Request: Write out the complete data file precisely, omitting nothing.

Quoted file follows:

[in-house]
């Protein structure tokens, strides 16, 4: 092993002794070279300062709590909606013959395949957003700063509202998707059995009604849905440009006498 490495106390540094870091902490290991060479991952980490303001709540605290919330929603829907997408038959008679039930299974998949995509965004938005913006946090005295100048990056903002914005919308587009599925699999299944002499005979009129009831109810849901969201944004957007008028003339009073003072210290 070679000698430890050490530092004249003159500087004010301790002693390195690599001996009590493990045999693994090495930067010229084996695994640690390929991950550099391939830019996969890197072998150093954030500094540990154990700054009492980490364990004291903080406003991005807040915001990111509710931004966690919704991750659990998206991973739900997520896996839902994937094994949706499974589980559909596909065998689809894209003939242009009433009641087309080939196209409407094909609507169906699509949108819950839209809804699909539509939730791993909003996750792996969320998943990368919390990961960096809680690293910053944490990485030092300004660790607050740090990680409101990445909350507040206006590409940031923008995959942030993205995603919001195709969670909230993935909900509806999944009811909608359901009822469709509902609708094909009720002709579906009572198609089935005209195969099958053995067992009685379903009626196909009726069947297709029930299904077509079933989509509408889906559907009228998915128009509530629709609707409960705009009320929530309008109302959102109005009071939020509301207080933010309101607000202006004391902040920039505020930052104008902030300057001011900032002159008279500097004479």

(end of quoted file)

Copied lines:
[in-house]
């Protein structure tokens, strides 16, 4: 092993002794070279300062709590909606013959395949957003700063509202998707059995009604849905440009006498 490495106390540094870091902490290991060479991952980490303001709540605290919330929603829907997408038959008679039930299974998949995509965004938005913006946090005295100048990056903002914005919308587009599925699999299944002499005979009129009831109810849901969201944004957007008028003339009073003072210290 070679000698430890050490530092004249003159500087004010301790002693390195690599001996009590493990045999693994090495930067010229084996695994640690390929991950550099391939830019996969890197072998150093954030500094540990154990700054009492980490364990004291903080406003991005807040915001990111509710931004966690919704991750659990998206991973739900997520896996839902994937094994949706499974589980559909596909065998689809894209003939242009009433009641087309080939196209409407094909609507169906699509949108819950839209809804699909539509939730791993909003996750792996969320998943990368919390990961960096809680690293910053944490990485030092300004660790607050740090990680409101990445909350507040206006590409940031923008995959942030993205995603919001195709969670909230993935909900509806999944009811909608359901009822469709509902609708094909009720002709579906009572198609089935005209195969099958053995067992009685379903009626196909009726069947297709029930299904077509079933989509509408889906559907009228998915128009509530629709609707409960705009009320929530309008109302959102109005009071939020509301207080933010309101607000202006004391902040920039505020930052104008902030300057001011900032002159008279500097004479």